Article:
A million dollar block is a neighborhood or block with enough imprisoned residents that one million dollars or more is being spent on prison costs. The cost of imprisonment is so high that it takes surprisingly few imprisoned residents to reach the million dollar mark, spawning the related “five million dollar block.” In a million dollar block, more government resources may be spent on imprisonment than any other social or public services, raising a number of questions in extremely poor and crime-ridden neighborhoods.
The concept of the million dollar block emerged in 1998, when researchers in New York City began mapping incarcerations block by block, creating a visual representation of the number of people on each block who were in prison. They identified a number of hot spot neighborhoods, where large numbers of former residents were in prison, and started calling them “million dollar blocks.” By looking at million dollar blocks, a number of trends have been identified; such blocks, for example, typically have large numbers of citizens below the poverty level, along with a high number of minorities.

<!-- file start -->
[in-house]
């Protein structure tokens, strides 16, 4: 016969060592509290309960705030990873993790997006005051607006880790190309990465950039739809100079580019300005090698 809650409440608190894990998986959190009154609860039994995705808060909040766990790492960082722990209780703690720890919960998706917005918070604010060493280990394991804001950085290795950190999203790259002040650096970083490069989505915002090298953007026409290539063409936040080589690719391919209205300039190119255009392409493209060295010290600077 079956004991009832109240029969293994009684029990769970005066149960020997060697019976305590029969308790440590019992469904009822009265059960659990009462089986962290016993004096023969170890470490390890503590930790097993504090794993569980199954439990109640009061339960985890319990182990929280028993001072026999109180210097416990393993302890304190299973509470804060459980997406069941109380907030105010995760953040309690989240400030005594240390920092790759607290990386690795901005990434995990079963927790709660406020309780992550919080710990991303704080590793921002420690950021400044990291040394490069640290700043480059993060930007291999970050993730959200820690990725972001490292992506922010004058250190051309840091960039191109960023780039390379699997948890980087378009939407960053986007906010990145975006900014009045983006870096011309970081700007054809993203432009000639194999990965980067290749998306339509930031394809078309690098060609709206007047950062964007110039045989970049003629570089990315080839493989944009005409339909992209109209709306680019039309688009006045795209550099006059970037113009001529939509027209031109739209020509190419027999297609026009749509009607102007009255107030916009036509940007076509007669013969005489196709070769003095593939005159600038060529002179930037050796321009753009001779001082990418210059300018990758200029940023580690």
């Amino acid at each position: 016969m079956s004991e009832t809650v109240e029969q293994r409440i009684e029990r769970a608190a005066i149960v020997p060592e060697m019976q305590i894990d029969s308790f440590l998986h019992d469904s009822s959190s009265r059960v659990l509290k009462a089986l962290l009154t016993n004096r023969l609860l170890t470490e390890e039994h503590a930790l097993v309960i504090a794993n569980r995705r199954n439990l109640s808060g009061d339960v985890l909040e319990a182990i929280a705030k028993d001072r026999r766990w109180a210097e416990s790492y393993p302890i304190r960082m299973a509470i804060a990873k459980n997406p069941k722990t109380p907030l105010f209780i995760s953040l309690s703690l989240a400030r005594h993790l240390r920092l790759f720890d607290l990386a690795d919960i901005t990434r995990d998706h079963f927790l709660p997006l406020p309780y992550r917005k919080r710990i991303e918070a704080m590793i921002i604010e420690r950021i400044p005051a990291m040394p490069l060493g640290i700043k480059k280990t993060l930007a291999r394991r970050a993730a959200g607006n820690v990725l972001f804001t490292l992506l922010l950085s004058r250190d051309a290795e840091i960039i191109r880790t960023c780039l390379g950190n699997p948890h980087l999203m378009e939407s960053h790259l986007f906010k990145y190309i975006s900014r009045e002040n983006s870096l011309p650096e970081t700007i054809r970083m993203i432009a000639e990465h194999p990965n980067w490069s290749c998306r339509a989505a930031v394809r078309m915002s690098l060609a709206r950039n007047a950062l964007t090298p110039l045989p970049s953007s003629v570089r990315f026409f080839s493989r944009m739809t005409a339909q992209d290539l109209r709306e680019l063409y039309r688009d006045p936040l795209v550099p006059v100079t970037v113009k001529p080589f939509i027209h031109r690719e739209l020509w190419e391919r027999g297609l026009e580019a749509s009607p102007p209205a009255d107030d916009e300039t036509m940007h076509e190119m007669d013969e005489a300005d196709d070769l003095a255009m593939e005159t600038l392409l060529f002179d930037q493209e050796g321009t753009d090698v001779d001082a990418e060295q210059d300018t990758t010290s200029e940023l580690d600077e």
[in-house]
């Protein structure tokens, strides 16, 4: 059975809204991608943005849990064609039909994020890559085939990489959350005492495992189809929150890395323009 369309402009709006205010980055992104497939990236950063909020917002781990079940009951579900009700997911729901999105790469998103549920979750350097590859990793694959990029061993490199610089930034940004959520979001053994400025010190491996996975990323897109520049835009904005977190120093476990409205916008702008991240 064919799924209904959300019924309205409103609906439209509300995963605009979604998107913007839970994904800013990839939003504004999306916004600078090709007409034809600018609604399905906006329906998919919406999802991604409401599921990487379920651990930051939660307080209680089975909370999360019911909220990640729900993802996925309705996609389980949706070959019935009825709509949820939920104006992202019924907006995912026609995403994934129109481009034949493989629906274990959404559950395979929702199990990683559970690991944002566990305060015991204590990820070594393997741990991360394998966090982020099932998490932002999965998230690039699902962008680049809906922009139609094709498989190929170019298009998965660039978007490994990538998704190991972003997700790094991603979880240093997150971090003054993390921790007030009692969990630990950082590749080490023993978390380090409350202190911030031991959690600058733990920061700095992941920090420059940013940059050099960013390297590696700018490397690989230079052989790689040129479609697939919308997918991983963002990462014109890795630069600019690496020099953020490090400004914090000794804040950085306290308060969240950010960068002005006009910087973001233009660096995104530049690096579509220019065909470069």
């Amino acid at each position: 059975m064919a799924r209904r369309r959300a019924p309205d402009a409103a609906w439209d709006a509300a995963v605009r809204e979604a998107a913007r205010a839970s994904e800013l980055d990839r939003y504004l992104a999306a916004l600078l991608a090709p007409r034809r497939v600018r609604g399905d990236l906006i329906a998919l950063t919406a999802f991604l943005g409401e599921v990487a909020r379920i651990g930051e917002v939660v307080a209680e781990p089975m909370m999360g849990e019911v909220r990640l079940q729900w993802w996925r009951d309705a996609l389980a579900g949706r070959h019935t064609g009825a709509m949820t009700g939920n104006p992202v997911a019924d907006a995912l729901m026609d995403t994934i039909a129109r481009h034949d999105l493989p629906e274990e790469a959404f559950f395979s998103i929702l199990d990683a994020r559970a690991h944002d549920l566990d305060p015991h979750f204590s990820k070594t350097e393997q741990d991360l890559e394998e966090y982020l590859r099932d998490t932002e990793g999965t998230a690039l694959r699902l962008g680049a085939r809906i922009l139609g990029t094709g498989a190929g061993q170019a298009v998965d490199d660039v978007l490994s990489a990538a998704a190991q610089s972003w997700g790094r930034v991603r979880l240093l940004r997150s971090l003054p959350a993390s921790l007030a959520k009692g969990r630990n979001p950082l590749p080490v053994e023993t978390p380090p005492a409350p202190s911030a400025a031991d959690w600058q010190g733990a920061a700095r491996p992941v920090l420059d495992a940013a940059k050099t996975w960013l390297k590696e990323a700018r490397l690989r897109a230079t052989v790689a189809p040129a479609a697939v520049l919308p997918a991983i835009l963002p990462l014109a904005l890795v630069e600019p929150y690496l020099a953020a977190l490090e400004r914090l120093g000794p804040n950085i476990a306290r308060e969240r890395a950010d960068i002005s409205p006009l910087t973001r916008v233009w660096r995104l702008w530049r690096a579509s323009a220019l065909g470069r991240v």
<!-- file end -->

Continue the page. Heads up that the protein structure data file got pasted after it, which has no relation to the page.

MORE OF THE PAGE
People who are concerned about criminal justice have suggested that rather than using abstract measures to prevent crime, cities could concentrate their resources on million dollar blocks. The argument is that by concentrating social service efforts on specific areas, cities might be able to mitigate the conditions which make a neighborhood especially prone to crime, potentially reducing the incarceration rate and thereby freeing up resources for other things, like education, public works, health care, and so forth.
The million dollar block also draws attention to the way that criminal justice is handled. Many million dollar blocks have former residents who have been imprisoned for violent crimes, but many more are imprisoned for non-violent crimes like robbery or drug use. By focusing on how much money is spent on incarceration for these crimes, some activists hope to see more interest in public service programs and other alternatives to jail time, freeing up space in jail as well as public funds.
Finding out whether or not you live on a million dollar block can be a challenge. Some cities have started pilot crime mapping programs like the one used in New York City, and these maps are sometimes available to the public. If they aren't, or your city has not tried crime mapping yet, you might consider pushing for an open crime mapping program, as the reorganization of existing crime data can sometimes reveal hidden trends which a city might use to its advantage.